There will be top-flight wines poured by expert sommeliers, savory bites prepared by star chefs, a wine-blending competition guided by local winemakers — and, if all goes according to plan, about 3,000 visitors at the second annual Epicurience Virginia food and wine festival in Loudoun’s wine country this weekend.

Event organizers with Visit Loudoun are aiming to double last year’s attendance at the upscale festival, a three-day showcase of Virginia wine and cuisine that kicks off Friday evening. The highlight of the event will be an afternoon-long “grand tasting” at Morven Park in Leesburg on Saturday, but a flurry of affiliated events — including an opening reception in downtown Leesburg, a brunch at Salamander Resort and Spa in Middleburg and a 1940s-themed party at Oatlands Plantation in Leesburg — will be available throughout the holiday weekend to encourage out-of-town visitors to stay a while.

Planners say that feedback from people who attended last year’s festival guided tweaks and improvements this year. The changes include lower prices, improved transportation options and more opportunities to interact with culinary experts from across Virginia and the District, said Beth Erickson, president and chief executive of Visit Loudoun, the county’s tourism agency.

“That was one of the really strong comments that came out of last year, that the people who attended the festival felt that they had an unparalleled experience of talking to and engaging with chefs and winemakers,” Erickson said. “They wanted more of that, so that’s a really great opportunity for us to build on.”

This year’s event offers local wine aficionados a chance to compete in a wine-blending competition to create “the ultimate glass of Loudoun County wine,” Erickson said. Local winemakers will work with teams of attendees, she said, and members of the winning team will become winemakers for a year. They will have the opportunity to work with a local winery to harvest, bottle, and create a label for a wine to be featured at next year’s festival.

“We know that anybody who goes to this festival, they truly want to have that level of engagement and the opportunity to work with some of the finest winemakers in the country,” Erickson said. “And to actually have the opportunity to have their
fingerprints on the whole process, that’s really a dynamite thing, and that’s what separates this event from others.”

Festivals such as Epicurience Virginia have the potential to transform an area’s culinary community, said chef Nathalie Dupree, a renowned master of Southern cooking and the founding chairman of the annual Charleston Food and Wine Festival. Dupree plans to attend Epicurience Virginia’s opening reception and will present a cooking demonstration during Saturday’s grand tasting.

Festivals such as Epicurience Virginia “get the community working together, and that’s an important thing — and they up the ante, the chefs are all on their mark,” Dupree said. “I don’t think anybody ever thought of Charleston necessarily as a top food town, until the food and wine festival. They thought we had some good restaurants, but we now have three James Beard winners in less than 10 years, so I think it kind of put us on the map.”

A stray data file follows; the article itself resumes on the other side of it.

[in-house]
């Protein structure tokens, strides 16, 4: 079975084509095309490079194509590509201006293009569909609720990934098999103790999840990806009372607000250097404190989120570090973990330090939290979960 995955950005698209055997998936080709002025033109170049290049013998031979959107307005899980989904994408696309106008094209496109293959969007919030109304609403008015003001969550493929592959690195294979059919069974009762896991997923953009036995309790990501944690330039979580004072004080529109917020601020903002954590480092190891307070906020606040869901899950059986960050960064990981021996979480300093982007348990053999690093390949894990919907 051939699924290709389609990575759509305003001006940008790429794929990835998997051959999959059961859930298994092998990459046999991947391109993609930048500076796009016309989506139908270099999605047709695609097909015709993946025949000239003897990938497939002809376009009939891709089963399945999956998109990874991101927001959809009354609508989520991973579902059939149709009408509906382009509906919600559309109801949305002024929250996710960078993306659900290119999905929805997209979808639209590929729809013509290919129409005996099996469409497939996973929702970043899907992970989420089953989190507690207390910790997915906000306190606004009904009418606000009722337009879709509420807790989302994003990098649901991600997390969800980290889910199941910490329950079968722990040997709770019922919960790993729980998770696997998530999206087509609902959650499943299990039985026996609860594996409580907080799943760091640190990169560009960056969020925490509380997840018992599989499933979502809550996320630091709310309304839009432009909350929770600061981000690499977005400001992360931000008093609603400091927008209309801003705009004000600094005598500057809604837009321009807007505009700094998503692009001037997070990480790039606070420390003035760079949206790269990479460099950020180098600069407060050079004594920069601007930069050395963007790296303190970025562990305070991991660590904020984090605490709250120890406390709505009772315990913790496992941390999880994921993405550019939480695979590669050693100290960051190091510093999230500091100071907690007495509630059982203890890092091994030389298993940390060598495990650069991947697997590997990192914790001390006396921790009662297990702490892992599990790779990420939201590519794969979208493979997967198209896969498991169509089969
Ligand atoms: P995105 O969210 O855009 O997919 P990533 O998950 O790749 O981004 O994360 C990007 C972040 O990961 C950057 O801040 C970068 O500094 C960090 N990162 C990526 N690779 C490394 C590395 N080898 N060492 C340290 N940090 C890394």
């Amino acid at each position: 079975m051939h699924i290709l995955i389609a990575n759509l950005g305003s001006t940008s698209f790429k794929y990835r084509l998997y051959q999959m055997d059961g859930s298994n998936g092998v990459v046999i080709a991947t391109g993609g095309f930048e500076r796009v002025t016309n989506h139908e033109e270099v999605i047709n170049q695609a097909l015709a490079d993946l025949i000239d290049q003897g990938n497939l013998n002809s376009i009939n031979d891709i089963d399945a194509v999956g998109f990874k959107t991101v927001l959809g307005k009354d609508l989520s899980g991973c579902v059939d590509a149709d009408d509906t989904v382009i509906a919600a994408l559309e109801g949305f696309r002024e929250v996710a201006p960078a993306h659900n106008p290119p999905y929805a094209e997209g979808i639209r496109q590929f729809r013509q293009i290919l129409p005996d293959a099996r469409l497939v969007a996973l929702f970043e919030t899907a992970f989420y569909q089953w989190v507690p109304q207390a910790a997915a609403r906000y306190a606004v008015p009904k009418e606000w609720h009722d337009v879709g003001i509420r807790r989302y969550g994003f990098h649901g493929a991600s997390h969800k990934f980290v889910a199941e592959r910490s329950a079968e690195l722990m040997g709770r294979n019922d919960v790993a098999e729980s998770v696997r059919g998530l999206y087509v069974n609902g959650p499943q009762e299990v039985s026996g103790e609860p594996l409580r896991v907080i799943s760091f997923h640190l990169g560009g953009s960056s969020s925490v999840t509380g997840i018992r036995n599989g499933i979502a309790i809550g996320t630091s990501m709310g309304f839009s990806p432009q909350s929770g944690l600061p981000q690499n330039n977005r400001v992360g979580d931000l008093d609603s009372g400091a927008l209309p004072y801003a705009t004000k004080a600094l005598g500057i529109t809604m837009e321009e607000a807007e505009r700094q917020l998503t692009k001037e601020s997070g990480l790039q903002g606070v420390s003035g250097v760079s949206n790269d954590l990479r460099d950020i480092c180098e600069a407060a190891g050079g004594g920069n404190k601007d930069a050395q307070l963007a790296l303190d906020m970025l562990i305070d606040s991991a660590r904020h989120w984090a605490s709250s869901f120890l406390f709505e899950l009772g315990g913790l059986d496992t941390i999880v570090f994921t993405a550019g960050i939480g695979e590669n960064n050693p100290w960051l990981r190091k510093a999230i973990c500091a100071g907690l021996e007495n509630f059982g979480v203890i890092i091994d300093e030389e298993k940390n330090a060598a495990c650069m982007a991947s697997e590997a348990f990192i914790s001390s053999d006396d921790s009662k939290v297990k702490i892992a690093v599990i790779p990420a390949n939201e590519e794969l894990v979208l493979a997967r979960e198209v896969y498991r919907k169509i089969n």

Dupree said she is also pleased to see Southern wines gaining recognition and popularity.

“We were always told that we couldn’t grow wine because Thomas Jefferson tried it and he was smarter than the rest of us — which is true — but wine has changed and grapes have changed, and knowledge changed,” she said.

At Saturday’s event, Dupree said, she will teach attendees how to prepare sausage biscuits and scones. She will also talk about her latest book, “Mastering the Art of Southern Cooking.”

“I’m going to try to make it smell as good as I can in there,” she said with laugh.

With a heightened emphasis on audience engagement, Erickson said, she hopes that even more people will be drawn to this year’s event after a smaller-than-expected turnout last year. When tourism officials first described their vision for Epicurience Virginia to the Loudoun County Board of Supervisors early last year, their projections included an ambitious attendance goal of 10,000 people. That number was later scaled back to 5,000, with about 1,200 people ultimately buying tickets to the inaugural festival.

But organizers said they weren’t discouraged by the turnout, pointing out that it was a brand-new event scheduled over a holiday weekend, when many people are out of town. Festival-goers nonetheless spent nearly $500,000 in Loudoun, and a survey sent to attendees showed that most were very pleased and intended to return, organizers said.

“We’d like to see our numbers go up,” Erickson said. “So far, we’re seeing a deep engagement in both the community and stakeholders within the culinary fields here in Virginia.”

As of last week, ticket sales were 70 percent ahead of where they were at the same time last year, Erickson said. Organizers hope good weather will help double last year’s attendance, drawing between 2,400 and 3,000.

A successful second year would bring the festival closer to its ultimate ambition: to become a top destination for food and wine connoisseurs throughout the East Coast.

“We’re not losing sight of what is hot and happening here in Loudoun County, but this is an opportunity to shine a spotlight on the commonwealth as a whole, to bring in some of the finest culinary trends from throughout Virginia,” Erickson said. “This festival is quickly becoming the culinary highlight for the state.”

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